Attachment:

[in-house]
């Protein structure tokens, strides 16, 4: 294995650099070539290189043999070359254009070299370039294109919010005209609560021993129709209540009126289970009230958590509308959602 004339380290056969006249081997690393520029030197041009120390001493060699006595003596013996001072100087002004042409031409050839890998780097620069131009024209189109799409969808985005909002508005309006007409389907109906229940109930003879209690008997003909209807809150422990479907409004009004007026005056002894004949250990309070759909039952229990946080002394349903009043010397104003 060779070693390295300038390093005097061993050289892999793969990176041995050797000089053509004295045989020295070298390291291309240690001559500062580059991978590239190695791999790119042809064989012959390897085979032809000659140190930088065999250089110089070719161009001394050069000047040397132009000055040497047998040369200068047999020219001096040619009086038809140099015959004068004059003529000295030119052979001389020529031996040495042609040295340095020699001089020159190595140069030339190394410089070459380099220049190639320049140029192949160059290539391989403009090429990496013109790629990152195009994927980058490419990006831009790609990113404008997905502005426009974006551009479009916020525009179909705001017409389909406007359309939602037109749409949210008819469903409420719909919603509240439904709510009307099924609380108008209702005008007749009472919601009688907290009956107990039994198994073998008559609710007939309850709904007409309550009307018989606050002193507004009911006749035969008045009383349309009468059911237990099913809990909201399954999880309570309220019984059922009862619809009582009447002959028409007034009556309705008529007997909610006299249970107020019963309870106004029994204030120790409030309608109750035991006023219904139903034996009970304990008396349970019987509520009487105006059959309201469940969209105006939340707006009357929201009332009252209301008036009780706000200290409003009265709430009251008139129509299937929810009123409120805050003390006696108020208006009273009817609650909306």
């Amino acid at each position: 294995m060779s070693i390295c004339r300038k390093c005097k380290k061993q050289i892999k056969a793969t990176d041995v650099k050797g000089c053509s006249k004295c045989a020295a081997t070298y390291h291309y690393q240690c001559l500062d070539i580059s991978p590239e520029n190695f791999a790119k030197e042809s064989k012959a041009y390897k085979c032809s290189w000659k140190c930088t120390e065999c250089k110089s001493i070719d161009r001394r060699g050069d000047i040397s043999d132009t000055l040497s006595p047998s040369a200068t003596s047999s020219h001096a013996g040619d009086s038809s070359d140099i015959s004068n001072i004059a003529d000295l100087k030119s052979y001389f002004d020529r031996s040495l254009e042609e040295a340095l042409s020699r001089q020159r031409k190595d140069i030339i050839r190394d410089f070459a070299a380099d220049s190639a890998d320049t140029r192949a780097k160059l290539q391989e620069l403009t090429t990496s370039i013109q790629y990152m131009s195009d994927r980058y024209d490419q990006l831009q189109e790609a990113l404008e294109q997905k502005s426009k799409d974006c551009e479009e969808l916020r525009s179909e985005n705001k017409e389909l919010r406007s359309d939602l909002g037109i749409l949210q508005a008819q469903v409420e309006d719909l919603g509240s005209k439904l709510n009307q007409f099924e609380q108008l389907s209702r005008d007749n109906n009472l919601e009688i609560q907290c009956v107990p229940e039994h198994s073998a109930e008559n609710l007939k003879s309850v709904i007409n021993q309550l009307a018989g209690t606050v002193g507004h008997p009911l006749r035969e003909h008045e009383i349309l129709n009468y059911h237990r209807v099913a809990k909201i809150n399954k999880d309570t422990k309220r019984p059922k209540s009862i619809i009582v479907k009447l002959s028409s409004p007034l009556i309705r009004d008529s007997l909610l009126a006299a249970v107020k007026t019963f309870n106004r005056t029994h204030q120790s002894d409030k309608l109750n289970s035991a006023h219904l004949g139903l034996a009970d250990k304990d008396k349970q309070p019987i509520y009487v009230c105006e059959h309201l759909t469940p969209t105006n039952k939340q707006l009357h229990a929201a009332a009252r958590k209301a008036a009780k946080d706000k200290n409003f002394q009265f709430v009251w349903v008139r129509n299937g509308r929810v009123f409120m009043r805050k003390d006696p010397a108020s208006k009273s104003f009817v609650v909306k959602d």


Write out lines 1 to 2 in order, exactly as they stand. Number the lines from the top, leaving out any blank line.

[in-house]
């Protein structure tokens, strides 16, 4: 294995650099070539290189043999070359254009070299370039294109919010005209609560021993129709209540009126289970009230958590509308959602 004339380290056969006249081997690393520029030197041009120390001493060699006595003596013996001072100087002004042409031409050839890998780097620069131009024209189109799409969808985005909002508005309006007409389907109906229940109930003879209690008997003909209807809150422990479907409004009004007026005056002894004949250990309070759909039952229990946080002394349903009043010397104003 060779070693390295300038390093005097061993050289892999793969990176041995050797000089053509004295045989020295070298390291291309240690001559500062580059991978590239190695791999790119042809064989012959390897085979032809000659140190930088065999250089110089070719161009001394050069000047040397132009000055040497047998040369200068047999020219001096040619009086038809140099015959004068004059003529000295030119052979001389020529031996040495042609040295340095020699001089020159190595140069030339190394410089070459380099220049190639320049140029192949160059290539391989403009090429990496013109790629990152195009994927980058490419990006831009790609990113404008997905502005426009974006551009479009916020525009179909705001017409389909406007359309939602037109749409949210008819469903409420719909919603509240439904709510009307099924609380108008209702005008007749009472919601009688907290009956107990039994198994073998008559609710007939309850709904007409309550009307018989606050002193507004009911006749035969008045009383349309009468059911237990099913809990909201399954999880309570309220019984059922009862619809009582009447002959028409007034009556309705008529007997909610006299249970107020019963309870106004029994204030120790409030309608109750035991006023219904139903034996009970304990008396349970019987509520009487105006059959309201469940969209105006939340707006009357929201009332009252209301008036009780706000200290409003009265709430009251008139129509299937929810009123409120805050003390006696108020208006009273009817609650909306």